Posts tagged ‘thelotuseaters’

March 27th, 2010

The Lotus Eaters by Tatjana Soli; Review

by Madeleine Rex

Title: The Lotus Eaters

Author: Tatjana Soli

Published: March 30, 2010 by St. Martin’s Press

Number of Pages: 400

Rating: 3/5

Review Sent to St. Martin’s Press*:

The Lotus Eaters is an astounding accomplishment. In her bare, unmerciful prose, Tatjana Soli reincarnates the Vietnam War before us, warm, sticky, and smelling of both the stench of dead soldiers and the street vendors’ soup. Readers will find themselves equally enthralled in wartime as the characters, obsessed with it, unable to wrench themselves from the pages, no matter how gruesome the truth of the words is. The Lotus Eaters is a novel that candidly tells us that it must be read. It will not be set down. Within it is a story that must be told.

Review:

My feelings for this book shall forever remain hazy, I’m afraid. I have relatively no idea where this book stands in my mind. I wavered between a 3/5 and a 4/5 rating for a long time, and even once considered 2/5, I think. It was all so very contradictory and altogether confusing.

In the long run, however, I think 3/5 was an accurate rating. I’m sure many would rate it higher simply because my main reason for knocking the rating down one was that the book was more sexually and verbally immoral than I prefer. It made me feel uncomfortable at times, which automatically lowered my esteem for it and my regard. I want to feel cozy with a book and snuggle up close to it. I want it to make me feel warm. At times, this book made me shiver with apprehension and, occasionally, disgust.

On a happier note: the book was pretty dang brilliant. Tatjana Soli’s style was a bit shaky and confusing at first, but it began to feel so natural. This was one of the most sensational books I have read: literally. I could see and smell and feel everything. This book is top notch at making the words and page disappear and leaving you alone with the story. I absolutely loved the blunt descriptions of both the beautiful and the totally revolting. This book’s descriptions are delicious.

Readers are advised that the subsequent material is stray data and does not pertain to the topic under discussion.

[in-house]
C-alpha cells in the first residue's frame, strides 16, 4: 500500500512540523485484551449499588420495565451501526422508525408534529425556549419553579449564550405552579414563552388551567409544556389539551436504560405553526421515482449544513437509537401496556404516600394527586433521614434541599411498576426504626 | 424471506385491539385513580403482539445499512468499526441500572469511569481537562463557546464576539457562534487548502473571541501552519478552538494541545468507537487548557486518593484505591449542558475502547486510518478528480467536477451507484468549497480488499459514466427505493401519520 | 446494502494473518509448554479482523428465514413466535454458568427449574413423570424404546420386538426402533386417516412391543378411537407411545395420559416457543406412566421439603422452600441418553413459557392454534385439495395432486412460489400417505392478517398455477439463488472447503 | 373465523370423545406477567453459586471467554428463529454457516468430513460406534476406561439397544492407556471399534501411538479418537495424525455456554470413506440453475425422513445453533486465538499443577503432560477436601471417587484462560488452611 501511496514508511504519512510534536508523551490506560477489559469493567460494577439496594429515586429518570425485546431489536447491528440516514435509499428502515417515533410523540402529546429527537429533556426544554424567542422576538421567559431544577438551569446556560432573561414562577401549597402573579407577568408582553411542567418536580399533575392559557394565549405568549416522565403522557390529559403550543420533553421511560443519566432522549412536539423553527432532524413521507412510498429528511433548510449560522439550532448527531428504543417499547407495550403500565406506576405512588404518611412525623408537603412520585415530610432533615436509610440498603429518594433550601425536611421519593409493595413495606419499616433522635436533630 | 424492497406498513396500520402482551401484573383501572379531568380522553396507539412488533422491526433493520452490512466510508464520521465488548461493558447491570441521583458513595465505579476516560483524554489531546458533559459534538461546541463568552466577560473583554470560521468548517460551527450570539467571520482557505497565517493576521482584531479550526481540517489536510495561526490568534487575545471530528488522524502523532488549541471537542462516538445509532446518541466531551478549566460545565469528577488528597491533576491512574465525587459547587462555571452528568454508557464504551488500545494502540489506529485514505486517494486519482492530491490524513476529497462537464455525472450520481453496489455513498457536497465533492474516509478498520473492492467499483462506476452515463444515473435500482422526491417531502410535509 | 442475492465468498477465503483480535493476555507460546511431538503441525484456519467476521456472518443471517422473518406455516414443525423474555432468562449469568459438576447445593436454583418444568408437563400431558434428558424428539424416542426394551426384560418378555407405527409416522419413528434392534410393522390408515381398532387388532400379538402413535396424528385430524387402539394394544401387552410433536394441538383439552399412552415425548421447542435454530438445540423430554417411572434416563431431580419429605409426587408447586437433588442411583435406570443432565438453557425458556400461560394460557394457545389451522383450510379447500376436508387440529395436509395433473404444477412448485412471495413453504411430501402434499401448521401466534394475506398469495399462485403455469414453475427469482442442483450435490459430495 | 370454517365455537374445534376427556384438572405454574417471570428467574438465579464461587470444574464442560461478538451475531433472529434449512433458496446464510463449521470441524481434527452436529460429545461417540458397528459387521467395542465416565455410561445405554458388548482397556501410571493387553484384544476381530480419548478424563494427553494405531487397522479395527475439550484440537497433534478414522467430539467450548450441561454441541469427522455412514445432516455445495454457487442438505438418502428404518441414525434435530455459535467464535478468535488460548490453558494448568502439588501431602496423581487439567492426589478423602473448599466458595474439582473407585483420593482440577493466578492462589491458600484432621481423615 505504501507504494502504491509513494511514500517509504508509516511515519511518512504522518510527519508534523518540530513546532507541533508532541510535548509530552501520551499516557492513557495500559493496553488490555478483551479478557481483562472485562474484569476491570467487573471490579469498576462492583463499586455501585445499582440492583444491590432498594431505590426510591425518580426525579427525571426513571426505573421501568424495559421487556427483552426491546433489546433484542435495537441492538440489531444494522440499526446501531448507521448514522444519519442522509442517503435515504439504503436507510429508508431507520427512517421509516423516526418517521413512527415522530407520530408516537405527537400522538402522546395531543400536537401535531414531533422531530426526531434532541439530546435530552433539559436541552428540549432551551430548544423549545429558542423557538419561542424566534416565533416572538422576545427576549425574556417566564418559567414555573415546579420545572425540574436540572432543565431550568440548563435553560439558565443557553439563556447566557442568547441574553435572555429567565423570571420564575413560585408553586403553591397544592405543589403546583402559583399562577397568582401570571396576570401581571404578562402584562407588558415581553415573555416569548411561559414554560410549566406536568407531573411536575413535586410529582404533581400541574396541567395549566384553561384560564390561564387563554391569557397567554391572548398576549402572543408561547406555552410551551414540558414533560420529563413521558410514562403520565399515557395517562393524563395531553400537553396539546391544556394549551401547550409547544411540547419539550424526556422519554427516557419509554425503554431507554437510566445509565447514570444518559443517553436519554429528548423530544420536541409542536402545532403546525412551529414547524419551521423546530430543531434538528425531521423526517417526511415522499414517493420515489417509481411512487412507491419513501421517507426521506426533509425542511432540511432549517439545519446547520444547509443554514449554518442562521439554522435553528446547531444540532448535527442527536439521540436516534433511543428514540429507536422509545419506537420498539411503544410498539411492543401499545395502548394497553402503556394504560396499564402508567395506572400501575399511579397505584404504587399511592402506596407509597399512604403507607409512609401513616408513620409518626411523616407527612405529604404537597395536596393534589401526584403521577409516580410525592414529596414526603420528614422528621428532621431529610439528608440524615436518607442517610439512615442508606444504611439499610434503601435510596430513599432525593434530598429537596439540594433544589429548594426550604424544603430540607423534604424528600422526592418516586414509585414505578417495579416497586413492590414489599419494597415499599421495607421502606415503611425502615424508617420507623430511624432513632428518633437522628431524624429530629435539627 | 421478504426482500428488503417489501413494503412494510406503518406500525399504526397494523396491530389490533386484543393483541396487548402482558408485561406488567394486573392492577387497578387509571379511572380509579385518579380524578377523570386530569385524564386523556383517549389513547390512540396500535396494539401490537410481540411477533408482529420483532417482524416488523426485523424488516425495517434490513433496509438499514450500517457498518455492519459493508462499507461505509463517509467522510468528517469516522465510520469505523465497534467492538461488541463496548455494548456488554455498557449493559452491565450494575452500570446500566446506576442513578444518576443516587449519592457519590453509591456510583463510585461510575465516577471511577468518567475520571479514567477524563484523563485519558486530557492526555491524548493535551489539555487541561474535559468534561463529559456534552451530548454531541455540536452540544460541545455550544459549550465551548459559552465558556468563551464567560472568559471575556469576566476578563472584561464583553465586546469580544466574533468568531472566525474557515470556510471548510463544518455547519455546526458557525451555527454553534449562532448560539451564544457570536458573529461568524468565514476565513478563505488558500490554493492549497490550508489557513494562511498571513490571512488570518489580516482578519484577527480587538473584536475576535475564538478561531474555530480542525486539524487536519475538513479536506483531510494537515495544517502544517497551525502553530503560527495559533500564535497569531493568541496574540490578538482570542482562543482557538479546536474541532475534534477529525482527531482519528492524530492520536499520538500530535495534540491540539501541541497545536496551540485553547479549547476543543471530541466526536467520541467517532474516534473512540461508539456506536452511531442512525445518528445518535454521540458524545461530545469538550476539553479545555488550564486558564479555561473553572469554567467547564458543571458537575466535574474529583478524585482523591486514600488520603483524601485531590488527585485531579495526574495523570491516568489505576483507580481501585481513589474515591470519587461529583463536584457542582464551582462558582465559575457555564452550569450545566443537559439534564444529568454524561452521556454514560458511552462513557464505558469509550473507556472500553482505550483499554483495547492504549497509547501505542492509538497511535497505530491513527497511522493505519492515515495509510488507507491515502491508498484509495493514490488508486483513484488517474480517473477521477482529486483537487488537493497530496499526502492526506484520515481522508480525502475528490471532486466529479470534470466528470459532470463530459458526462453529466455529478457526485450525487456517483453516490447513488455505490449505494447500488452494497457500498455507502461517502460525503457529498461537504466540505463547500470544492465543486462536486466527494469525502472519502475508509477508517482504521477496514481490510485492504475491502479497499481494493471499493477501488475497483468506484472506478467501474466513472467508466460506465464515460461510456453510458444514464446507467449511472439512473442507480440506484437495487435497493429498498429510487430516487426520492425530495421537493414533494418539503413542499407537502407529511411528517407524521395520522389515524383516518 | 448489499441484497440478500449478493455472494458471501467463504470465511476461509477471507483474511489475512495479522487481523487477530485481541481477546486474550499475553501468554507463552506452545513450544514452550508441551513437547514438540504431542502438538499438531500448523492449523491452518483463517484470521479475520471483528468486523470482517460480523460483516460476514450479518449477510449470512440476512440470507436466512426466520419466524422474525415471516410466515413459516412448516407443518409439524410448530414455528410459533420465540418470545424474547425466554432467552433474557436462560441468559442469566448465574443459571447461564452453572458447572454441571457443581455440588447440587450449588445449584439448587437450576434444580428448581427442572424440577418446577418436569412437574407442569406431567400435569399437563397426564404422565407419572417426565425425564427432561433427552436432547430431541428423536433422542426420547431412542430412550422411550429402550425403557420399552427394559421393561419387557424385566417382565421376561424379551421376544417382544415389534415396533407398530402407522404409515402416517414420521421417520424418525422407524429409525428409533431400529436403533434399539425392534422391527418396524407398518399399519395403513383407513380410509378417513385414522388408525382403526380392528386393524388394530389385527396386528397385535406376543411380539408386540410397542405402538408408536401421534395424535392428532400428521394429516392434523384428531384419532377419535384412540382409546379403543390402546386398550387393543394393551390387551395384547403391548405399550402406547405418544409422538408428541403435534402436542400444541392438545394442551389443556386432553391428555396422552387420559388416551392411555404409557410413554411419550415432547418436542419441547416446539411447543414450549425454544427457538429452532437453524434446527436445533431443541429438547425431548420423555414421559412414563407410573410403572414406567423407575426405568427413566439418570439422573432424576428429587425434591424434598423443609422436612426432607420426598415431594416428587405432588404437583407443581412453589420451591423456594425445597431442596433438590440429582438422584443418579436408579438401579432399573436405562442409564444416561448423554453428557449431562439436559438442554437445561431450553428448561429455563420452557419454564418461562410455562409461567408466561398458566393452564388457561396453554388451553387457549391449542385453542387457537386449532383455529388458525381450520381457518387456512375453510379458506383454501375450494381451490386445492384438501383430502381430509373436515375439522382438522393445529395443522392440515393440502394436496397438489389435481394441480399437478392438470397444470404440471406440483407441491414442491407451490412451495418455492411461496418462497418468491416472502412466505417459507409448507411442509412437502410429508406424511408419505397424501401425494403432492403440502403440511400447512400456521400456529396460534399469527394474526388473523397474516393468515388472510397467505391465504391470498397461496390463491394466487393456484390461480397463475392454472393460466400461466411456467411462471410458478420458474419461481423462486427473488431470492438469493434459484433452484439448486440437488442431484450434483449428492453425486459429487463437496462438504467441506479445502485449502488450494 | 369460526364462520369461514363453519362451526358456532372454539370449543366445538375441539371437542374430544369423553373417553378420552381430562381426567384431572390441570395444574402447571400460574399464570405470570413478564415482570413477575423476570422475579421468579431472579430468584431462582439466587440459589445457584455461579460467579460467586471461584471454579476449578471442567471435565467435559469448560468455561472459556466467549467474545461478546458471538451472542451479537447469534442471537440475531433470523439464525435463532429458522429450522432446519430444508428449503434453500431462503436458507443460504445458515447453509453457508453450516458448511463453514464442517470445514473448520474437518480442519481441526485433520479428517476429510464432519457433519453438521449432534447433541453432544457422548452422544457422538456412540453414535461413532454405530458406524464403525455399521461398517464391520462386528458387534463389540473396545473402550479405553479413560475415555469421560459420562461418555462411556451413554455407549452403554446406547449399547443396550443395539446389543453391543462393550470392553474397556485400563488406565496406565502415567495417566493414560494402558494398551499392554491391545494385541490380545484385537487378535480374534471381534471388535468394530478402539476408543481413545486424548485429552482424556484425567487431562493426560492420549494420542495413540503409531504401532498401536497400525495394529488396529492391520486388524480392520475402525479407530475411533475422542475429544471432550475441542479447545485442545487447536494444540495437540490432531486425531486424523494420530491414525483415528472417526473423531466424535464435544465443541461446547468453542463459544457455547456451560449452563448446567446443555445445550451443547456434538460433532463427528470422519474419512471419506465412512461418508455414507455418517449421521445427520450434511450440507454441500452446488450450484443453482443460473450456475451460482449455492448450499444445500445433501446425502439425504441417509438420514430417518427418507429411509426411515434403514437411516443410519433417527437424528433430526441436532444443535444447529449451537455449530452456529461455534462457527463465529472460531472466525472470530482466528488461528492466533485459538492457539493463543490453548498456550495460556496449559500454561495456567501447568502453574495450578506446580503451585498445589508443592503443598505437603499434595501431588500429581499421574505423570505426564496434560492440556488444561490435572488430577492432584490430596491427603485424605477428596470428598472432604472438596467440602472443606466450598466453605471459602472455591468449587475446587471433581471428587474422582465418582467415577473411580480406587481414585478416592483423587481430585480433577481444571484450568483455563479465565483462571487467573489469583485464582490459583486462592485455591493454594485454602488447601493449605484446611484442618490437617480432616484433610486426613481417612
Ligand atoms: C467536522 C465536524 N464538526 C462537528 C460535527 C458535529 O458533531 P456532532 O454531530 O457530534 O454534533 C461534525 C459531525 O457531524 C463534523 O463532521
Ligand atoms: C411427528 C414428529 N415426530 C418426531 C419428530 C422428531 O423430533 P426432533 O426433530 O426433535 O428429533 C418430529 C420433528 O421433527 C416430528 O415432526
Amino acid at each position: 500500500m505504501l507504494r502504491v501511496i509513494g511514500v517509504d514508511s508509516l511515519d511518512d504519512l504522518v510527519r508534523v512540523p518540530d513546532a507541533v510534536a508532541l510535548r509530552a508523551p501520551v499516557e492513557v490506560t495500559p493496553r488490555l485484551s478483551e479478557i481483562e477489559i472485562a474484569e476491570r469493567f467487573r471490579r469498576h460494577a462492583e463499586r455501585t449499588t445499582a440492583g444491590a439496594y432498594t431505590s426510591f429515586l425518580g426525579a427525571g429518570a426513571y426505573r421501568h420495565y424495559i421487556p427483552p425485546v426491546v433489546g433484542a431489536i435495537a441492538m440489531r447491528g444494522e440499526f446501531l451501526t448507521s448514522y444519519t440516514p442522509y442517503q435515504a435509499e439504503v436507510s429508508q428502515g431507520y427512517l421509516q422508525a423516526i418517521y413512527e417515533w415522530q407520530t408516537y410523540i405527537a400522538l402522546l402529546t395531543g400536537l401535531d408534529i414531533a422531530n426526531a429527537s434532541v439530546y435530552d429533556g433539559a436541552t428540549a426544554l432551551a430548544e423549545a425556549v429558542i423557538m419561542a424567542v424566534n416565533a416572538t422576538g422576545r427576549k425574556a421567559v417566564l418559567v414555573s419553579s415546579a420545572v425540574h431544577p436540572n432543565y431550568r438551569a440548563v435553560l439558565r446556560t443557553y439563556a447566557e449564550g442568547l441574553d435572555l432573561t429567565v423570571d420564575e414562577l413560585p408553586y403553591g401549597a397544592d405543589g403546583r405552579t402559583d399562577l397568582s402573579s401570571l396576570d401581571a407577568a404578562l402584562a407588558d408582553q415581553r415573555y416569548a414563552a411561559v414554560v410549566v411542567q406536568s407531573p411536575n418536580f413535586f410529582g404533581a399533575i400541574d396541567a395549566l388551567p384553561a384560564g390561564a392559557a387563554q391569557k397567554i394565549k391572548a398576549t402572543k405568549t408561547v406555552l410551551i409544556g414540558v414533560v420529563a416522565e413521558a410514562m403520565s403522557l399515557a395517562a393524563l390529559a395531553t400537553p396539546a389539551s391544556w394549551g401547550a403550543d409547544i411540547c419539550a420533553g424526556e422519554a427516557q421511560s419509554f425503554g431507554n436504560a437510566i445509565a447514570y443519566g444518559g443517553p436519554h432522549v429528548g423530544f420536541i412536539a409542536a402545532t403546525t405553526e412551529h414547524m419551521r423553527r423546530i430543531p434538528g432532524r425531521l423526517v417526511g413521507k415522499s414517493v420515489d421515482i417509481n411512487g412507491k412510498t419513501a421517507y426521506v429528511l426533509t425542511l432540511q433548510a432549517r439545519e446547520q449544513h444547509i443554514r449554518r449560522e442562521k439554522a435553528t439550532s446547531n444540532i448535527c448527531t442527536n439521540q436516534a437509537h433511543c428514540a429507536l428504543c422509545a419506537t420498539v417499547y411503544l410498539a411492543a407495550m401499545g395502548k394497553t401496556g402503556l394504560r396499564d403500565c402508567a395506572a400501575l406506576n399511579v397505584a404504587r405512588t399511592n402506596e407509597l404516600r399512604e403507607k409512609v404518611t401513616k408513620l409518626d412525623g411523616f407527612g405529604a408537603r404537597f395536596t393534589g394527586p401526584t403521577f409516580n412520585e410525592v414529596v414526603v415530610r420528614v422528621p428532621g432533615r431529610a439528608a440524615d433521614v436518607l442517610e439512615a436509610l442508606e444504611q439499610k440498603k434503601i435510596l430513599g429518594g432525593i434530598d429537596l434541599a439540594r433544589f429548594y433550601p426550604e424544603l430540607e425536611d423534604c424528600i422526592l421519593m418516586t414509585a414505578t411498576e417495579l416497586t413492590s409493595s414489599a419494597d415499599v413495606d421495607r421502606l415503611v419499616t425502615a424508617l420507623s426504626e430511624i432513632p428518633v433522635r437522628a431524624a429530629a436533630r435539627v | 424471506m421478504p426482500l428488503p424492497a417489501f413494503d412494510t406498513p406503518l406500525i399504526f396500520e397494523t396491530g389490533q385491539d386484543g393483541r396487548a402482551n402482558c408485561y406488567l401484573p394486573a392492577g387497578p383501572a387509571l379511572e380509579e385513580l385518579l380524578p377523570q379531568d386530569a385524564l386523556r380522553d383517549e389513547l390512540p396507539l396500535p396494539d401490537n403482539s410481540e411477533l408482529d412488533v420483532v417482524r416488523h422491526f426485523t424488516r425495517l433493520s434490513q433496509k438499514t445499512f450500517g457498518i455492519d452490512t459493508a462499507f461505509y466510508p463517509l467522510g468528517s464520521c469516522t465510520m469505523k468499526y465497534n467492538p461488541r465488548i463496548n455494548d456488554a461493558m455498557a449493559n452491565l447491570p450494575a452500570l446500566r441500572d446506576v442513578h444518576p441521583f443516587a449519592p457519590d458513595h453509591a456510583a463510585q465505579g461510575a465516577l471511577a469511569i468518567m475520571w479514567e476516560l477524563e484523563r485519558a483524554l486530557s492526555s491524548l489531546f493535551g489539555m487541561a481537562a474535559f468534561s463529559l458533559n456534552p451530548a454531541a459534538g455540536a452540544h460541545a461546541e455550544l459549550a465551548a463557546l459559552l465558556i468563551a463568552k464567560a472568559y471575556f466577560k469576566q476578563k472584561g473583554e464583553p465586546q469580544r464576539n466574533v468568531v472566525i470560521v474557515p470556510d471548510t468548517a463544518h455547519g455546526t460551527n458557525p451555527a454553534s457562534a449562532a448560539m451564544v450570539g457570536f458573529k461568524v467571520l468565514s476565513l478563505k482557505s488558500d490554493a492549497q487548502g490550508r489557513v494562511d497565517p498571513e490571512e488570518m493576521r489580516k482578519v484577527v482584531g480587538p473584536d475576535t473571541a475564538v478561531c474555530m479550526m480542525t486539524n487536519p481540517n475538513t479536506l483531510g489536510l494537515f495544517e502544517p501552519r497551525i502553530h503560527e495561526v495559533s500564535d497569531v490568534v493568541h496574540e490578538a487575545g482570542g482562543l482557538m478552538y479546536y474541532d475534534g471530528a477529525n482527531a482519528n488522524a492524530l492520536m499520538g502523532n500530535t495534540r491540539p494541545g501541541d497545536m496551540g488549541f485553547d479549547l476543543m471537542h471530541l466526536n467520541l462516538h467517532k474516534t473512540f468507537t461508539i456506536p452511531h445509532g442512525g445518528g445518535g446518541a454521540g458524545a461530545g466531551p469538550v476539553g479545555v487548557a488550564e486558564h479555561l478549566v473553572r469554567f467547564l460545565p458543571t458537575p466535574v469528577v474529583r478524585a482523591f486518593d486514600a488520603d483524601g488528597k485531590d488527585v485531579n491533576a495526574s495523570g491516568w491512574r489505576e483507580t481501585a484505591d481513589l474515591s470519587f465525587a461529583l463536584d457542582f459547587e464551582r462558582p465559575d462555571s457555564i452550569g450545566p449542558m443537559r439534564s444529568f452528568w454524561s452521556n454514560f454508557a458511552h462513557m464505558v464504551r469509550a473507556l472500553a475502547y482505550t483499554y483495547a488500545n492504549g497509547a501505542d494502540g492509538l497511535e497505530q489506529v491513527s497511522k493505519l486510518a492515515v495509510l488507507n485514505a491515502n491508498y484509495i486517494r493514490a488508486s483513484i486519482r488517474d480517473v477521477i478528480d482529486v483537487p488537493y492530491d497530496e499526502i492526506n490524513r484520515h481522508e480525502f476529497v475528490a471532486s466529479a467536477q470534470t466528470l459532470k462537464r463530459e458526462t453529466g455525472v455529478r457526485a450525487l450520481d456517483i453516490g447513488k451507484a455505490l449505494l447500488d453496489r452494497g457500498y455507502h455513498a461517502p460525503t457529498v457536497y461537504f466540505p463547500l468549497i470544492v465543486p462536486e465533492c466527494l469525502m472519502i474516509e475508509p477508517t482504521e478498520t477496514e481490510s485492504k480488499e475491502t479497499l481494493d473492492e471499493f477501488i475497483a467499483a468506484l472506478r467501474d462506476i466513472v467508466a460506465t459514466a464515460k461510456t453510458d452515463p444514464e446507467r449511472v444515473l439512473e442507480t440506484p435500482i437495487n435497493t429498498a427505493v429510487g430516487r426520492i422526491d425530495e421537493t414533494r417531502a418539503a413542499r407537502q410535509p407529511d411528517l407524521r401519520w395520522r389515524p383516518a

The story itself was fascinating. The way the war affects the main characters is something I won’t even attempt to describe. I can’t fathom how Soli did it so well. Needless to say, my synopsis of this book will have to be brief.

Helen goes to Vietnam, nearly on a whim, and becomes one of the first woman photojournalists of the war. There she meets various people, falls in love with various men, and witnesses various atrocities. It’s all quite fascinating and intriguing. You’ll be caught up in it from the get-go…

And yet I stopped reading halfway through and took a 20+ day break. I have a reason for this: I couldn’t focus on the book. I’ve been going on and on about how riveting it all was, yet there were fifty-some pages in the middle that ensnared me. In the end, I do believe that the second half was more tantalizing than the first. The break did me good, though, and I couldn’t put the book down once I’d picked it back up.

I had never known much about the Vietnam War. My mom wasn’t even born when it began. It’s not as infamous as the World Wars, and consequently, not as often spoken of. However, as usually is the case with me, I find that I am now far more interested in it, having lived bits of it through a character. Tatjana Soli does a magnificent job of showing us the war as it was, not romanticizing it or fluffing facts.

Unarguably, the strong points are the descriptions of the obsession in regard to the picture-taking. The entire mind-set of the photojournalists was alien to me and mighty interesting. Many things were stated that I had never even considered. Thoughts that had never entered my head now wriggled their way into it. This book gives you a mound of things to think about, some minor and some deep.

Overall, I did not enjoy the vulgarities of certain parts and those fogged up my view. Others might be able to see right past them, but I am not one of those people. On the other hand, I loved the descriptions. In this area, I believe Tatjana Soli has a fabulous and evident gift. It’s undeniable that she is a master of words. She twists them and creates art.

Just imagine.

Or don’t, and simply read the book.

I will warn all those that are “clean-freaks” like me: You’ll be disturbed by parts. Skip ’em. That’s what I do, and I survive. However, this book was on the verge of being set down and left for, say, ten years.